Evolution has undeniably given us many gifts with which to conquer the world – legs fit for running away from danger, opposable thumbs for making and using tools, eyes to perceive our environments and clever brains to make sense of those perceived images – and it’s been a lengthy process in each case. Think about the eye for example: this incredibly intricate organ has been millions of years in the making (hundreds of millions if we start counting from the earliest light-perceiving fossil discovered, which would have arisen during the Cambrian explosion) and started from a simple structure that could vaguely detect brightness 1.
Not all eyes are created equal though. Depending on the organism it serves, an eye may have photoreceptors which are sensitive to light of varying wavelengths – and thus see different colours – or may perceive movement differently. One of the most intriguing evolutionary paths is that of the mantis shrimp, a crustacean widely spread in the tropical and subtropical regions. This creature has managed to evolve compound eyes which move independently from each other, perceive depth individually and contain 16 types of photoreceptors that can detect visible, UV and polarised light. (To put it in perspective, humans only have a meagre 3 photoreceptors – red, blue and green – and can’t see UV or polarised light.)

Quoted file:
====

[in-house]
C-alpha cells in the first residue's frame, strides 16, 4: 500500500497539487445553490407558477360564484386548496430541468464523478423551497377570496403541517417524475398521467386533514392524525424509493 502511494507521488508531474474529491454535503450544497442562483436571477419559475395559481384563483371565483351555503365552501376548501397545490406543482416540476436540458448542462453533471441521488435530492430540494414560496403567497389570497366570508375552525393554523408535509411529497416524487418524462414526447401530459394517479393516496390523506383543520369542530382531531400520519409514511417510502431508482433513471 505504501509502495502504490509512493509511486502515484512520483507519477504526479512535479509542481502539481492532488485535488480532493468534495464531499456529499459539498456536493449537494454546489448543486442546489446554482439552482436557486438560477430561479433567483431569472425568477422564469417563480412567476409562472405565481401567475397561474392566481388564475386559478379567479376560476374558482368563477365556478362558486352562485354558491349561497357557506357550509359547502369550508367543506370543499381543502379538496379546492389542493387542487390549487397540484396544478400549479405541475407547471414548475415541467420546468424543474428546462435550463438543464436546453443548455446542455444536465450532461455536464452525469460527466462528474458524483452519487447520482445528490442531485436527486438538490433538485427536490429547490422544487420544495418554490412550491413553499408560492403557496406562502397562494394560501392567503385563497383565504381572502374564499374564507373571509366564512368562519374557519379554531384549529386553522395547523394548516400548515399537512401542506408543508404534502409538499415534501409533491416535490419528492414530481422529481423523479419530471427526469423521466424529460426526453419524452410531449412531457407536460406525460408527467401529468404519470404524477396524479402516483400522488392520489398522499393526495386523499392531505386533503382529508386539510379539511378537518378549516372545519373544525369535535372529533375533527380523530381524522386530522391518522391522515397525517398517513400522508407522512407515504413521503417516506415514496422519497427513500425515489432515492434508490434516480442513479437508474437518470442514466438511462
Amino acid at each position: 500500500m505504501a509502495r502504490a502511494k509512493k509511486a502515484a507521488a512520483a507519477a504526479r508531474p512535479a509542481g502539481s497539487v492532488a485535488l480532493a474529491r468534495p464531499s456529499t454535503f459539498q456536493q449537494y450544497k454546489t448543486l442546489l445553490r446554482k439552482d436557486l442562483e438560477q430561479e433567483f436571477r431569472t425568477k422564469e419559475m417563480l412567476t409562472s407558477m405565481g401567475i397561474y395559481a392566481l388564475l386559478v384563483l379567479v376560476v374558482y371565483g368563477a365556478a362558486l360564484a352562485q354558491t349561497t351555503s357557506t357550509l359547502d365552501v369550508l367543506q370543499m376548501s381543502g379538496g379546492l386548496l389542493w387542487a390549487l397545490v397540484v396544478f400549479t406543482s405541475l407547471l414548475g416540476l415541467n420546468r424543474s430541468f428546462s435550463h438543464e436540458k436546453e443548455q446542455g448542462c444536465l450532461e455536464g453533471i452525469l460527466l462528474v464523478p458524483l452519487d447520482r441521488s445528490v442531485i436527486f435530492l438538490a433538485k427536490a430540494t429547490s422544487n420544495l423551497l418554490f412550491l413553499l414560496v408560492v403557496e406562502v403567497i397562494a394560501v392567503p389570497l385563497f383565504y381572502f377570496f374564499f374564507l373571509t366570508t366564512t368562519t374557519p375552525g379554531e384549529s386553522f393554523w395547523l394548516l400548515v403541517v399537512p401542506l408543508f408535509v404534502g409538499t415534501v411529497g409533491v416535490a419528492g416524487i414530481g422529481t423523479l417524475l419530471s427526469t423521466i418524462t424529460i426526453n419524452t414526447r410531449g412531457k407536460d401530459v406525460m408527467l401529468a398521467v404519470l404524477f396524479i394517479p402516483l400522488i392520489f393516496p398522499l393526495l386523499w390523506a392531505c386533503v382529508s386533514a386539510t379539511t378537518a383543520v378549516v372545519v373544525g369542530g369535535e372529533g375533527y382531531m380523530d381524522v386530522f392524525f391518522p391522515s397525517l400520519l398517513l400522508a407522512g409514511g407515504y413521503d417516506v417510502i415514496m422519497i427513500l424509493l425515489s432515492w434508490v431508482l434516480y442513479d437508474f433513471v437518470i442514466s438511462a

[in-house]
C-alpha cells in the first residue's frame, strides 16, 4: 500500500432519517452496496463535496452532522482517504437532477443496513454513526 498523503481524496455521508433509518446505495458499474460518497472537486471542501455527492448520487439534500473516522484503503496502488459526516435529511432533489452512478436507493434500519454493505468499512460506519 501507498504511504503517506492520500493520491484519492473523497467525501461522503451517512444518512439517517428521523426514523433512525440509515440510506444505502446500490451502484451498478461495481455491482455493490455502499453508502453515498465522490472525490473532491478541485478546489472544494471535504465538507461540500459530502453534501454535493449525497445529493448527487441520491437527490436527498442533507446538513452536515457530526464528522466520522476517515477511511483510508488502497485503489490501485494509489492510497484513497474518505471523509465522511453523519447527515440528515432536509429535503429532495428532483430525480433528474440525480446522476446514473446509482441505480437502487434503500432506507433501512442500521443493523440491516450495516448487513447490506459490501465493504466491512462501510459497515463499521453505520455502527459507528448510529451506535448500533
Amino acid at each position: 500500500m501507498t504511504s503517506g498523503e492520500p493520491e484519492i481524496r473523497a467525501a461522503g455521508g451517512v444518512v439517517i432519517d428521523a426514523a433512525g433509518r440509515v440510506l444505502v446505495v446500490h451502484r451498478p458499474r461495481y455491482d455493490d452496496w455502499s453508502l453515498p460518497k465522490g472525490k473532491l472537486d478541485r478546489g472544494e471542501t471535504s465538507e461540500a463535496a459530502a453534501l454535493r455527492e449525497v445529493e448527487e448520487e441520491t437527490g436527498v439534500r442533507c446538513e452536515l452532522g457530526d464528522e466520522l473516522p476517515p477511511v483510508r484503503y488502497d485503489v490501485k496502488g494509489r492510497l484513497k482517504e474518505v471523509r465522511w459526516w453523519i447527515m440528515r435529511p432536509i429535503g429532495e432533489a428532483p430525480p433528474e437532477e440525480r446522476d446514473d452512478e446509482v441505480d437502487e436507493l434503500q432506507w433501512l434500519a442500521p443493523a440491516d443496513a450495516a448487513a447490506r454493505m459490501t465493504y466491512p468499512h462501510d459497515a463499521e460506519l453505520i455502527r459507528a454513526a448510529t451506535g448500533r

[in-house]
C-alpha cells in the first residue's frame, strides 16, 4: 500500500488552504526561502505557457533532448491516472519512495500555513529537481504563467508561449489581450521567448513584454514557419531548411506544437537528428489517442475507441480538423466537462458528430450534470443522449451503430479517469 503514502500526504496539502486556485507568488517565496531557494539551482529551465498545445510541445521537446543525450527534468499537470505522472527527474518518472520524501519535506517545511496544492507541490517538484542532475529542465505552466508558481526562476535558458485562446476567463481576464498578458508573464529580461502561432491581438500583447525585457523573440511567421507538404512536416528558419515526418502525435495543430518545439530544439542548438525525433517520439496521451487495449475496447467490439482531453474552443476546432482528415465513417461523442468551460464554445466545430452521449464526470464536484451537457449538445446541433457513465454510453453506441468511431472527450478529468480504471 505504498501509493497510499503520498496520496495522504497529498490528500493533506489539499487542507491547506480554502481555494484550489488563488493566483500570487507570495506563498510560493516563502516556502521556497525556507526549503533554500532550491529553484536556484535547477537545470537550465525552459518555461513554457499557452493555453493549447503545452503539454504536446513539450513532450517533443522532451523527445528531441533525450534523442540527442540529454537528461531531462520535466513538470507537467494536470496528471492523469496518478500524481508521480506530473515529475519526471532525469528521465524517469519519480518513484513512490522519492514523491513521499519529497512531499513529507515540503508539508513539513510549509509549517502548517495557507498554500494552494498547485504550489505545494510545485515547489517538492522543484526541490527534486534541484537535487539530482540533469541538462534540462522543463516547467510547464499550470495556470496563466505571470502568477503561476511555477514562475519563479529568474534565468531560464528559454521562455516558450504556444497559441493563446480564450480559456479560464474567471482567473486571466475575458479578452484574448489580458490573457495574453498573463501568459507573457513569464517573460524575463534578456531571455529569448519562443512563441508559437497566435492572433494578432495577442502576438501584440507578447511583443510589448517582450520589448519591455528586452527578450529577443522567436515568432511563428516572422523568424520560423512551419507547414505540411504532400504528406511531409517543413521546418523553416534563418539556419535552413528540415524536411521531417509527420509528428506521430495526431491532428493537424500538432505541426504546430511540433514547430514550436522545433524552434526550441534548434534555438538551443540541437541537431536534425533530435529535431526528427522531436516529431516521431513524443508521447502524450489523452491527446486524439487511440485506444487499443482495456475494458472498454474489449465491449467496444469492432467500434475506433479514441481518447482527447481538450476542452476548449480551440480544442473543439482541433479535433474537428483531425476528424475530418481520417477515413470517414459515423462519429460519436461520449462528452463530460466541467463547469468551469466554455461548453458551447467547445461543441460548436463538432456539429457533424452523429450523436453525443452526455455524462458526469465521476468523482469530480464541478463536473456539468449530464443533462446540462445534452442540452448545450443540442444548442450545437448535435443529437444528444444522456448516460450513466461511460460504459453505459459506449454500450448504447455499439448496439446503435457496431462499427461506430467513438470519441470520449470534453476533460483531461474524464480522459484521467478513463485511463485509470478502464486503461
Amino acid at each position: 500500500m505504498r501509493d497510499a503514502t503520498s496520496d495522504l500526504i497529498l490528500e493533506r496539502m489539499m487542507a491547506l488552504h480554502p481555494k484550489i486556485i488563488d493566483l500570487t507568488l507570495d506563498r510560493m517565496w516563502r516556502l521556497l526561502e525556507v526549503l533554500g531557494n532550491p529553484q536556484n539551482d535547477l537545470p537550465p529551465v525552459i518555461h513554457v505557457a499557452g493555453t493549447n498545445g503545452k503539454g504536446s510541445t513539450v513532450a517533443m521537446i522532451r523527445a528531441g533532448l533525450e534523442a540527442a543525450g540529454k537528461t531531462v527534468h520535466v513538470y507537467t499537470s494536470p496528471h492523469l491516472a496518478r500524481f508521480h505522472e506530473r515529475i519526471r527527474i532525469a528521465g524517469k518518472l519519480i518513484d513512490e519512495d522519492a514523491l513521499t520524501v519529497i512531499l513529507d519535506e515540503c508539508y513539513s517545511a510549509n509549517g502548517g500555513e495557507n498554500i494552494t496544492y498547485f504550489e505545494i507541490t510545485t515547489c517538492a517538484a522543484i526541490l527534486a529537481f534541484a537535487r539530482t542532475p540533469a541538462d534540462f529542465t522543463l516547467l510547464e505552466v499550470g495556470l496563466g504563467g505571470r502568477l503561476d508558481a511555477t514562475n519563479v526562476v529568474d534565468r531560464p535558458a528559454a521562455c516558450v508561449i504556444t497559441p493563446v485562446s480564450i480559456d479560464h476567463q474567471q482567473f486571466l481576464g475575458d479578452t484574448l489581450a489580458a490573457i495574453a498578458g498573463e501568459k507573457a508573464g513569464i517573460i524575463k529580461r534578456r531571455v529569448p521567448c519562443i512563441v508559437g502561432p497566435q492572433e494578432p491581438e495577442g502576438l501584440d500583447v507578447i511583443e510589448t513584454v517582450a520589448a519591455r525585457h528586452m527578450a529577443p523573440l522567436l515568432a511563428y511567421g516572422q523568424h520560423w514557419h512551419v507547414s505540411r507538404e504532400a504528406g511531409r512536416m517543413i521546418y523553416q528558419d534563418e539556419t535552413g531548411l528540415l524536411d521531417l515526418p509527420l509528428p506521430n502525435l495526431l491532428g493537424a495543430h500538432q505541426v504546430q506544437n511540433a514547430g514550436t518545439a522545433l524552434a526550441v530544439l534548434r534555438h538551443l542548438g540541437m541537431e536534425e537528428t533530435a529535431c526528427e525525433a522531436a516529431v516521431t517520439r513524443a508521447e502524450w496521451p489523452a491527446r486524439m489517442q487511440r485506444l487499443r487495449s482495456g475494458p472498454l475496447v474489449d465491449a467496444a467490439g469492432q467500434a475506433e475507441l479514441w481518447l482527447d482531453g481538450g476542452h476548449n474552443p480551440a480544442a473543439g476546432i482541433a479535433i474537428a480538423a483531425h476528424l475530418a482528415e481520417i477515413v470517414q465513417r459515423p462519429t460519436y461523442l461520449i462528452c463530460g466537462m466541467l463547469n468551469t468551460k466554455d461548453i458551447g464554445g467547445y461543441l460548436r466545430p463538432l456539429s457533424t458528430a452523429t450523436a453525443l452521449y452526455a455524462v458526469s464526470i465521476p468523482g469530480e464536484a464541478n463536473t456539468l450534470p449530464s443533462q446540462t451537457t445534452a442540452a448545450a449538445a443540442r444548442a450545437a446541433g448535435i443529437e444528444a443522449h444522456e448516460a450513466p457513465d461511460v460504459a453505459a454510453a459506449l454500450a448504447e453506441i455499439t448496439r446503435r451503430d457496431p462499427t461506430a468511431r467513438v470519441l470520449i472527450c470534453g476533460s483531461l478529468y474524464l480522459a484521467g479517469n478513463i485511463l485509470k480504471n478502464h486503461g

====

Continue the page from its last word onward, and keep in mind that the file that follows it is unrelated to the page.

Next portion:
Unlike most other types of light, polarised light vibrates mostly in one direction, due to being reflected, refracted or otherwise scattered. In cancerous tissue, polarised light is reflected differently from healthy tissue. By systematically measuring voltage changes in the eyes of the mantis shrimp 2, scientists have discovered that these crustaceans can perceive this difference, thus being able to actually distinguish visually between a tumour and normal cells.
As exciting as this discovery is, we can’t exactly employ shrimp as consultants in cancer screenings. So how can we make use of this fantastic ability? Researchers at the University of Queensland are currently working on improving cancer imaging techniques by mimicking the mantis shrimp eye in order to translate polarised light into visuals that the human eye can see and interpret 3. The team has developed a camera that can capture the “invisible” signals on video, and hope that one day it could become a routine noninvasive screening method which anyone can use on their smartphone.
Edited by Debbie Nicol